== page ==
The offence of attempting to overthrow the government of the state to which the offender owes allegiance; or of betraying the state into the hands of a foreign power. Webster. In England, treason is an offence particularly directed against the person of the sovereign, and consists
(1) in compassing or imagining the death of the king or queen, or their eldest sen and heir;
(2) in violating the king's companion, or the king's eldest daughter unmarried, or the wife of the king's eldest son and heir;
(3) in levying war against the king in his realm;
(4) in adhering to the king's enemies in his realm, giving to them aid and comfort in the realm or elsewhere, and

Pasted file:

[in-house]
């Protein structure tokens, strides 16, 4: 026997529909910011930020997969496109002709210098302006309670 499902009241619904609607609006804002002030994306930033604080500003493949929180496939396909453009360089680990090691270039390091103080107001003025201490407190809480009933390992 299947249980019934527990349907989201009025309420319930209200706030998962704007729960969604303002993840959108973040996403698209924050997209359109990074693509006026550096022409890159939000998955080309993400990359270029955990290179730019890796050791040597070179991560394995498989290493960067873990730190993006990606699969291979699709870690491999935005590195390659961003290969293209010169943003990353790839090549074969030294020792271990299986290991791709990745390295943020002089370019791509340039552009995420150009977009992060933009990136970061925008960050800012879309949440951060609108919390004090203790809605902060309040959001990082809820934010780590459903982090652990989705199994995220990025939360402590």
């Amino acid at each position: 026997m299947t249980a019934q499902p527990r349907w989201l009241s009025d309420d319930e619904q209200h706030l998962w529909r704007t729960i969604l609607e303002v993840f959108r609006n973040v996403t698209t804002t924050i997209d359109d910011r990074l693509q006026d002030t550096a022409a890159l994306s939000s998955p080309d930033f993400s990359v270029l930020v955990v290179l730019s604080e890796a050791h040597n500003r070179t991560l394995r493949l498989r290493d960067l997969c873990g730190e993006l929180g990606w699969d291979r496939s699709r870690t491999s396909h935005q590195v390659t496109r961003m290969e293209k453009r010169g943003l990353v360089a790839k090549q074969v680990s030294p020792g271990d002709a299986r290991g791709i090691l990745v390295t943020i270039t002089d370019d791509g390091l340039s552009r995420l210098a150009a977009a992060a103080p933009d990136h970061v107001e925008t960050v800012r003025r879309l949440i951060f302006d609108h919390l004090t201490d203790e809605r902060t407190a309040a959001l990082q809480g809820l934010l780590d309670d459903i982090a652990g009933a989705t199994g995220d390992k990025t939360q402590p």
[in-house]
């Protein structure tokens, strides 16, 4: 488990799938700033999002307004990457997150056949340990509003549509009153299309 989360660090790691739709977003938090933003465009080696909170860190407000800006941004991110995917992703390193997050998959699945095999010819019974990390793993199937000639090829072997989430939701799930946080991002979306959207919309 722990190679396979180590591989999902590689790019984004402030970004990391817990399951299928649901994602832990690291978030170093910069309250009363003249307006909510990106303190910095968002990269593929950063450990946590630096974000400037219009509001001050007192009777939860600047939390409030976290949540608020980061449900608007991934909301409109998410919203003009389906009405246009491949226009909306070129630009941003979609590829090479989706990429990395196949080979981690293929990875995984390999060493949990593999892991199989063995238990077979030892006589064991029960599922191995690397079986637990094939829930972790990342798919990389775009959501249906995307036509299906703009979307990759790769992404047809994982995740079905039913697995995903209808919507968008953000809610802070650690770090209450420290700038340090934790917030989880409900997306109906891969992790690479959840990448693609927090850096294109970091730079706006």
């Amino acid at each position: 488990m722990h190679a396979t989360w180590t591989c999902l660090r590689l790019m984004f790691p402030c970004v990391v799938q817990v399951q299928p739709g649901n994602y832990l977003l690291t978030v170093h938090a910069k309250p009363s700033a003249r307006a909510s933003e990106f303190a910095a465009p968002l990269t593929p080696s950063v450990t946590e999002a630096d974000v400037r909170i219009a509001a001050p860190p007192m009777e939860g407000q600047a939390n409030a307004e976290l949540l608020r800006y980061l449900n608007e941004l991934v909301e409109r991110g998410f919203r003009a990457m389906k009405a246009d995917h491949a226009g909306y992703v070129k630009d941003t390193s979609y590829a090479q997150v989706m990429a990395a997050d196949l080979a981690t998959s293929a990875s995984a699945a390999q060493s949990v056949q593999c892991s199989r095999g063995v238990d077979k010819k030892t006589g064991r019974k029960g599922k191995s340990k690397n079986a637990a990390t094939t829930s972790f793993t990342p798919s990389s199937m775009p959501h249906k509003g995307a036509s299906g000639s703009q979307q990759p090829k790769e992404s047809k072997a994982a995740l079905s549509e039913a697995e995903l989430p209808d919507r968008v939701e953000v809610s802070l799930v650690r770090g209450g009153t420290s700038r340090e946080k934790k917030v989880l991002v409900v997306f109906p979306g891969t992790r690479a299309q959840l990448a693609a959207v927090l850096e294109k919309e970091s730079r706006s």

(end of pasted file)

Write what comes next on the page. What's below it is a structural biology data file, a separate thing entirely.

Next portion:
(5) slaying the chancellor, treasurer, or the king's justices of the one bench or the other, justices in eyre, or justices of assize, and all other justices assigned to hear and determine, being in their places doing their offices. 4 Steph. Comm. 185-193; 4 Bl. Comm. 76-84. "Treason against the United States shall consist only in levying war against them, or in adhering to their enemies, giving them aid and comfort." U. S. Co.nst. art. 3, § 3, cl. 1. See Young v. U. S., 97 U. S. 62, 24 In Ed. 992; U. S. v. Bollman, 1 Cranch, C. C. 373, Fed. Cas. No. 14,622; U. Sv. Greathouse, 4 Sawy. 457, 2 Abb. U. S. 364, Fed. Cas. No. 15,254; U. S. v. Hanway, 2 Wall. Jr. 139, Fed. Cas. No. 15,299; U. S. v. Hoxie, 1 Paine, 265, Fed. Cas. No. 15,407; U. S. v. Pryor, 3 Wash. C. C. 234, Fed. Cas. No. 16,096.